CLASSIC PEANUTS: What's the true meaning of Christmas, Charlie Brown? Despair! "Santa Claus never brings presents to tiny, nondescript, nobody birds," Snoopy thinks, contemplating Woodstock on Thursday. Friday, Snoopy considers taking Woodstock with him to the Daisy Hill Puppy Farm for the holiday. "But how can you go home for Christmas when your home has been replaced by a six-story parking garage?" he ponders. The thought depresses him so much, he slides off the ridgetop of the doghouse into a rarely-seen diagonal position along the roof slope.

FOR BETTER OR FOR WORSE: Deanna and the baby go shopping with her horror of a mother, who is by turns materialistic (Monday), belittling (Tuesday), ignorant of safe childrearing practices (Wednesday), possessive (Thursday), and prudish about breastfeeding (Friday). For worse!

SALLY FORTH: Sally drags Ted to the office Christmas party. Ted eats hors d'oeuvres.

BARNEY GOOGLE & SNUFFY SMITH: Monday, Sheriff Tait tells prisoner Snuffy that he's "gonna take a bite outta yore crime!!" as he tongs a drumstick out of the jailhouse stewpot. Now that's how you goof on McGruff the Crime Dog, not like idiot Mike Peters did last week. Tuesday, Doc puts the shaft of his putter in Snuffy's mouth, in lieu of a tongue depressor.

JUMP START: Monday, Crunchy explains that he never buys a Christmas tree. "Every year my cousin Victor chops down a tree and drops it off at my place," he says. "It's a tradition." "Where does he get the trees from?" Joe asks. Crunchy is at a loss. But easy come, easy go: Wednesday, Crunchy announces that it blew away in a windstorm. By Friday, the wind has delivered the tree to the front door of a needy family. From the specter of pilferage, Robb Armstrong spins a heartwarming holiday tale.


HI & LOIS: Friday, Chip takes possession of a postcard that the Taylor family sent the Flagstons from Peru. "I'm keeping a scrapbook of places you've never taken me me!" he declares. Because every teenager wants to go to Peru.

NON SEQUITUR: Thursday, Wiley doesn't make the gag--he makes the gag lamer. "I don't care what your lawyer said," Moses hollers down at an Israelite, "they're not called the Ten Recommendations." See, even Wiley senses that the old "Ten Recommendations/Suggestions/Etc." routine is played out. So he's freshening it up by turning it into . . . a lawyer gag. Whee. It's, like, old wine in, um, old bottles. Or mathematically speaking: (half-assed gag) X (half-assed gag) = (1/4-assed gag).

Friday, two bears squat in the woods just off the sidewalk, watching a pedestrian stroll past a trail of certificate-type papers. "Dang . . ." one bear says. "They're not going for the stock options anymore." Are the ursines supposed to be generic carnivorous animals? Or are they symbols of the Bear Market? Nobody takes stock options in a bear market, right? Or are they the bears shitting in the woods? That's probably it. Wiley is shitting in our newspaper.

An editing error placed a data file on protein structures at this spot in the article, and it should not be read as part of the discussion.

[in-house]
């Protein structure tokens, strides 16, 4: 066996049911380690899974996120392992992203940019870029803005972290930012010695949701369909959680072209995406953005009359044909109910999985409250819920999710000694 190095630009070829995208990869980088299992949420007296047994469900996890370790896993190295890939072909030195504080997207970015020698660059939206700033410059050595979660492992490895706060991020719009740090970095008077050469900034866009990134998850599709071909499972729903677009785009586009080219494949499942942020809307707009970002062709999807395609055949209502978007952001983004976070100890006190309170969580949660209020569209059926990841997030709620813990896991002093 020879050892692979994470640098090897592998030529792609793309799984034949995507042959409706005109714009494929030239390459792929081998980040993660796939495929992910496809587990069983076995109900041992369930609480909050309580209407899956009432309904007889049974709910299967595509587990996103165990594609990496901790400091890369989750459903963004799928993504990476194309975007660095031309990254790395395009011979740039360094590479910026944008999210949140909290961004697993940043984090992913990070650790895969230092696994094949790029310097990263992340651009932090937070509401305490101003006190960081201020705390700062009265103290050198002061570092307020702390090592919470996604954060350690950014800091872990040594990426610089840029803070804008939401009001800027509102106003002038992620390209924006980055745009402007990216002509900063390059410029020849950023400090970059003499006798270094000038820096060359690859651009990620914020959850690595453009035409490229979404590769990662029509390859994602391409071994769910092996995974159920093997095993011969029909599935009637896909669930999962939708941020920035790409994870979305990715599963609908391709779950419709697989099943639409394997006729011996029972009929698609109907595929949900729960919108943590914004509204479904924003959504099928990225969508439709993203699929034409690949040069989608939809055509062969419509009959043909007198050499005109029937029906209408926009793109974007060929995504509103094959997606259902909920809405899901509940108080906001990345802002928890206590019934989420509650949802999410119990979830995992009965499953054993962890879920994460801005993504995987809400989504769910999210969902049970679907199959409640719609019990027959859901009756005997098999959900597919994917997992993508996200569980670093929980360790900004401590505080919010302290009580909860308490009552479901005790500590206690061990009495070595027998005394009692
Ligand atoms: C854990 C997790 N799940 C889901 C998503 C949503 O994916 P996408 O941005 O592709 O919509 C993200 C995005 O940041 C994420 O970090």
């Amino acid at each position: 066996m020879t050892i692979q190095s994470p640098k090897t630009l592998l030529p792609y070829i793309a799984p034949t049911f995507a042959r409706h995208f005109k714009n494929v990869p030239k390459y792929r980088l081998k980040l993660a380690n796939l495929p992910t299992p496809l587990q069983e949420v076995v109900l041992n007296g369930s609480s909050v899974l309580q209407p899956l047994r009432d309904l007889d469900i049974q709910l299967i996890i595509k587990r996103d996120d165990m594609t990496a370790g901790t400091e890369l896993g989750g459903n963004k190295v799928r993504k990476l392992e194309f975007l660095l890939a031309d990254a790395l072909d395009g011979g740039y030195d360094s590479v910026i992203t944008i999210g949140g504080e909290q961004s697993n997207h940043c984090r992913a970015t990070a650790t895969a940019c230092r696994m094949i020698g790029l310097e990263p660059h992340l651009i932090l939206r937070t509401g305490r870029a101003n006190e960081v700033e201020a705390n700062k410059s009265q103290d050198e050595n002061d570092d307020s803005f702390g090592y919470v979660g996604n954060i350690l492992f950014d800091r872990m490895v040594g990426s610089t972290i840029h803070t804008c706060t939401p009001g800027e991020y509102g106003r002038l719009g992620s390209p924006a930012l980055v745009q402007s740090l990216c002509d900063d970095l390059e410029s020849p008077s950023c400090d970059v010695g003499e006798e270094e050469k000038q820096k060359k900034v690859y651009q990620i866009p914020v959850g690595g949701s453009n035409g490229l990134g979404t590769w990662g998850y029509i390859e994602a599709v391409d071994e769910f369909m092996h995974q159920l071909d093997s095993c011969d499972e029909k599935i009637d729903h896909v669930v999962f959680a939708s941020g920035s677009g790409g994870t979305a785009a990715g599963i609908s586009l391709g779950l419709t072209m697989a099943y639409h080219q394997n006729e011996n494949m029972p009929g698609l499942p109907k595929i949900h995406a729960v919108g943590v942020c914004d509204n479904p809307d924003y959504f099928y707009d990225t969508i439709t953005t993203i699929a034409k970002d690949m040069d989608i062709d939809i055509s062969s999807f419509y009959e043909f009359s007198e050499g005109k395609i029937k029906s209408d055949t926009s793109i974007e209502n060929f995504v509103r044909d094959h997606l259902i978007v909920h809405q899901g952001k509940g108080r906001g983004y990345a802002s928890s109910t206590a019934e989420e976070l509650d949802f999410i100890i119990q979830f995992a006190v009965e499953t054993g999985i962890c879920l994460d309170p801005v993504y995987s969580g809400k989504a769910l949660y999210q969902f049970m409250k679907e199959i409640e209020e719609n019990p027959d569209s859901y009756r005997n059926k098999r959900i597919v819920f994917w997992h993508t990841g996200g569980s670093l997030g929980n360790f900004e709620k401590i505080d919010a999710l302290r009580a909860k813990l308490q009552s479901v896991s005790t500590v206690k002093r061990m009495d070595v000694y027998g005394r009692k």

MOTHER GOOSE & GRIMM: Monday, "Carrie: The High School Reunion." Didn't the whole class get killed? You could have the reunion in an ashtray. Wednesday, it's "Because of 'Don't ask don't tell,' the spork was kicked out of the Swiss Army knife." Way to get political, Mike Peters, comparing homosexuals to useless goofball utensils. The spork is halfway between a spoon and a fork, right, just like a queer is halfway between a man and a woman, so the Army don't know what to do with it. Your thank-you note from GLAAD is in the mail.

KUDZU: Monday through Wednesday, Ida Mae mauls the Christmas songbook in the name of political correctness: "O Come All Ye Sincerely Open but Unconvinced." "We Three Royalty." "Joy to the Third World." "I'm Dreaming of a Diverse Winter Solstice." Even Doug Marlette can't possibly think this P.C. routine is funny or pointed anymore. You're going through the motions, Marlette, and the motions weren't much to begin with. Saturday, a smirking Rev. Will B. Dunn officiates at an Eskimo wedding. "You may now rub noses with the bride," he declares. "Diversity--ya gotta love it!" he adds, mentally. Yeah, Marlette, you've learned a fuckload about diversity, you cracker-ass bigot.